• an improved delivery model for the Adult Migrant English Program,
  • cultural competency within the APS,
  • many of the initiatives related to the National Disability Insurance Scheme,
  • financial wellbeing and capability supports for vulnerable individuals, families and communities in financial crisis and
  • $199.8 million over 6 years from 2023–24 to address entrenched community disadvantage, including through place-based approaches, engaging with philanthropy and promoting social impact investment.

This is just a very short selection of a very long list of programs announced in this budget alone that could involve careful trials and evaluations. If these and other programs can be structured with the methodological challenges of good evaluations in mind (where possible with ethical randomisation), then the evaluation unit will indeed make a strong public policy contribution.

It is not possible to randomly allocate a nuclear submarine or the Brisbane Olympics. But there is much else that government does or wants to do that we don’t know whether works or not that could be structured in a way that we learn how to do better public policy in the future.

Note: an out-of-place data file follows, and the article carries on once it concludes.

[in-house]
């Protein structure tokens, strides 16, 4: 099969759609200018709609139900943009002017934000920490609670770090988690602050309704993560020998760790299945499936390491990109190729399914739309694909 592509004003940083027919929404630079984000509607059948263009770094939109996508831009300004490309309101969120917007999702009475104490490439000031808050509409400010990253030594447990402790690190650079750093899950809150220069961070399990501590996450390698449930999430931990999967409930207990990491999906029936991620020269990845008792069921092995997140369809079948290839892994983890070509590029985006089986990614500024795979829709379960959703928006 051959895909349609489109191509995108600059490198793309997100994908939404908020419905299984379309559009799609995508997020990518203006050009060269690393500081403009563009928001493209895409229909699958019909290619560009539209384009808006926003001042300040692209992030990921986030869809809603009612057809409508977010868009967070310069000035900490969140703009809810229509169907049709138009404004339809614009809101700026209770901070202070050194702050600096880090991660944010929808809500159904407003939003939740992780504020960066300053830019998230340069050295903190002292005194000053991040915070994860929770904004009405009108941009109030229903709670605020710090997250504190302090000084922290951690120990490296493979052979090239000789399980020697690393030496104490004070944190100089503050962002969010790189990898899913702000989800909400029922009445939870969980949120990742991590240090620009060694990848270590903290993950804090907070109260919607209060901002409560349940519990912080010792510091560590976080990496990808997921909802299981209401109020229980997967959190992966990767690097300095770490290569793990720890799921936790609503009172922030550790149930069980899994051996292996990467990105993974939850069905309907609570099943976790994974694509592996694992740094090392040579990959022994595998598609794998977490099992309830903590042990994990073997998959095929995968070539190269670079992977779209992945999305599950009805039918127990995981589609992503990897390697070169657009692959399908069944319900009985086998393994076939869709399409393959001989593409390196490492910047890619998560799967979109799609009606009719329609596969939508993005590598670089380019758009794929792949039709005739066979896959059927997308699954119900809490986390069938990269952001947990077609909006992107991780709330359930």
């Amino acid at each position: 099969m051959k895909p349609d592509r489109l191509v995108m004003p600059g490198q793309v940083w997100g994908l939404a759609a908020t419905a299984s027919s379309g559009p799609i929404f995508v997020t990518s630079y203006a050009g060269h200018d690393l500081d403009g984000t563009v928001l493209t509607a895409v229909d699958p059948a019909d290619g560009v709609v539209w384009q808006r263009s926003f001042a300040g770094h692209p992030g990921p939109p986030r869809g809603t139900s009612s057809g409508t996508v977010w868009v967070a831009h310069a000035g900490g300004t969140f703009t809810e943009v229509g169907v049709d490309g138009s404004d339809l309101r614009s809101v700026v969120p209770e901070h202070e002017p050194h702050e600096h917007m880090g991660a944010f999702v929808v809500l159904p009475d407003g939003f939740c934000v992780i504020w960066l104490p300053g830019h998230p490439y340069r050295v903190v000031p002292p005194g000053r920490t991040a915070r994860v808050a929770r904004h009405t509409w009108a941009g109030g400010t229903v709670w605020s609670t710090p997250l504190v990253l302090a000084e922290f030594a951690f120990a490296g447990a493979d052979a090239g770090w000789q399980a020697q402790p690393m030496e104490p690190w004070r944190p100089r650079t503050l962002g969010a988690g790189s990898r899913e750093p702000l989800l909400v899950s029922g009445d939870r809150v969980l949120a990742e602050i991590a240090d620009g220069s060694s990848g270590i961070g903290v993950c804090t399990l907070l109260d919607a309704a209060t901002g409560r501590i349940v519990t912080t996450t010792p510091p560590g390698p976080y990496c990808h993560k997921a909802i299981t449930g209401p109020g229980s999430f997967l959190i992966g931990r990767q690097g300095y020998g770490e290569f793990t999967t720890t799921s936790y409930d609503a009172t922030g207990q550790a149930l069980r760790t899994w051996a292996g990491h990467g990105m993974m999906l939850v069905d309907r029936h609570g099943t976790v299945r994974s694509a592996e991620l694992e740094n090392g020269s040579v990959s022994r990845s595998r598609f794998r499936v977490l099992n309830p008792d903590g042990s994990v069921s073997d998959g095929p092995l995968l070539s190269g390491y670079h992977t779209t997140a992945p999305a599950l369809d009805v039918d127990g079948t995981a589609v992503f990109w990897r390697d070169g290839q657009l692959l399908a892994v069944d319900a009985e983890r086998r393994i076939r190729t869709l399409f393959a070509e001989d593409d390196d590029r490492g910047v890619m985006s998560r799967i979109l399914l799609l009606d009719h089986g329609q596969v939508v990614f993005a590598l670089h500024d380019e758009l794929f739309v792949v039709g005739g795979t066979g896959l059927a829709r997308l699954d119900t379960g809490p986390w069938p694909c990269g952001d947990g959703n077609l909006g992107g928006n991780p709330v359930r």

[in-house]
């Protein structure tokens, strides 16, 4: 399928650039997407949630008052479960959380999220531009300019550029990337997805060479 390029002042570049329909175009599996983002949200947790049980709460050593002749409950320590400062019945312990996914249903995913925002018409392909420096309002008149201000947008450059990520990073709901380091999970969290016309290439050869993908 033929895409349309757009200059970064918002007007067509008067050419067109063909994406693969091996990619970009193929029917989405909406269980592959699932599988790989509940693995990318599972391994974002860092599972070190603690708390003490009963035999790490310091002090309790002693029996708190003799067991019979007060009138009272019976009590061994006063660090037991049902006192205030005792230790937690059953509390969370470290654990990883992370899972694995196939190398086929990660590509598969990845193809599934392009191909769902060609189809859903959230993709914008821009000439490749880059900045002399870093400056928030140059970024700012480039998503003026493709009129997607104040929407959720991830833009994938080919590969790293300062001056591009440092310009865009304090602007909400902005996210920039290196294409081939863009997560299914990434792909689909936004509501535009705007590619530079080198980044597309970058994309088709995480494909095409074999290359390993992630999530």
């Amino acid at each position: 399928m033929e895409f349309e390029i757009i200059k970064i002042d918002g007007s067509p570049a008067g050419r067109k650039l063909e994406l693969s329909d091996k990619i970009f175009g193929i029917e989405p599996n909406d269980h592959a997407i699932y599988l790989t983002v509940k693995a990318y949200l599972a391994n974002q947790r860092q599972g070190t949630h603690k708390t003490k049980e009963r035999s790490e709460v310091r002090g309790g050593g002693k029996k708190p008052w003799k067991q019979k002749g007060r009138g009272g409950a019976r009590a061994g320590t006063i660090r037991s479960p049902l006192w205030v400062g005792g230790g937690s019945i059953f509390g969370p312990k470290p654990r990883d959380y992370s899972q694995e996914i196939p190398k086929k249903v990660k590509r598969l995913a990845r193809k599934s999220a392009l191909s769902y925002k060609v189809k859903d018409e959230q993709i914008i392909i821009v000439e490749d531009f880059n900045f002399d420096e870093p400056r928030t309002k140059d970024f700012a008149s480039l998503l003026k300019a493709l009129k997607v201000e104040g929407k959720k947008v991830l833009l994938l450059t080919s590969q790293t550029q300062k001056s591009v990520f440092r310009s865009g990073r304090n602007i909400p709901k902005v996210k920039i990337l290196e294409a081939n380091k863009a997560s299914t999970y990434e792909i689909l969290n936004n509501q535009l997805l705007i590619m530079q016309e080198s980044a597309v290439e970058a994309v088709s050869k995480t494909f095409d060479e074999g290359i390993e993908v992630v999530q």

Other Budget Forum 2023 articles

The Costly and Unfair Stage 3 Tax Cuts Will Undermine the Progressive Income Tax and Worsen Inequality, by Kathryn James, Guyonne Kalb, Peter Mares, Miranda Stewart and Roger Wilkins.

Inflation Forecast, Fiscal Policy and Personal Income Tax Rates, by Chris Murphy.

Financial Support for Those on Low Incomes, by John Freebairn.

Will the Budget Reduce Inflation? By Michael Coelli.

Stage 3 Tax Cuts and JobSeeker – A Slightly Different View, by Andrew Podger.

Equity Is Hard to Achieve When Unfairness Is Baked into the System, by Robert Breunig.

Labor Could and Should Have Gone Stronger on the Petroleum Resource Rent Tax, by Rod Sims.

How Removing Parenting Payments When Children Turned 8 Harmed Rather Than Helped Single Mothers, by Kristen Sobeck.

Straightening Out the Super Tax Breaks Debate, by Brendan Coates and Joey Moloney.

The Priorities of Australians Ahead of Budget 2023-24, by Nicholas Biddle.